Vivendi, owner of the world’s largest music company, Universal Music Group, told investors on Tuesday that it is considering selling an additional 10% stake in the company to an unnamed U.S. investor. Vivendi, which has already sold 20% of UMG to Chinese giant Tencent, is expected to sell off 60% of UMG in an IPO by the end of September.
It had been expected to retain its full 20%, but apparently is considering whether the market is hot enough to cash in now.
“The group is analyzing the opportunity of selling 10 percent of UMG shares to an American investor or initiating a public offering (IPO) of at least 5 percent and up to 10 percent of UMG shares,” Vivendi said Tuesday in an update to investors. “Furthermore, Vivendi will retain 10 percent of the UMG share capital for a minimum period of two years in order to remain associated with the development of its subsidiary” while also “benefiting from the protection of EU legislation applicable to parent companies and subsidiaries from different member states.” Vivendi also told investors that there will be no “poison pill” to protect against a hostile takeover after the IPO.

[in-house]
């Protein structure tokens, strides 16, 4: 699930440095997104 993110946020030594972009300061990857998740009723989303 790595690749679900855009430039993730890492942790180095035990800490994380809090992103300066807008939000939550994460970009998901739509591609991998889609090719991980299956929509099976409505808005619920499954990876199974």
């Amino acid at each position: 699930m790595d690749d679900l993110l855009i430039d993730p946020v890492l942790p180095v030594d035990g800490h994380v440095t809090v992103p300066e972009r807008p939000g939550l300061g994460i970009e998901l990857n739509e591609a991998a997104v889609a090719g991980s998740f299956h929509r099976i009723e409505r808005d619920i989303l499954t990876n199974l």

UMG was valued at a whopping $53 billion — up from $36 billion last year — last month in Goldman Sachs’ annual “Music in the Air” study, is widely recognized in the music industry as an optimistic but authoritative survey of the business, demonstrating the perceived strength of the recorded-music and publishing businesses, which are primary among UMG’s many properties, despite the pandemic that has flattened other sectors of the industry, particularly live entertainment.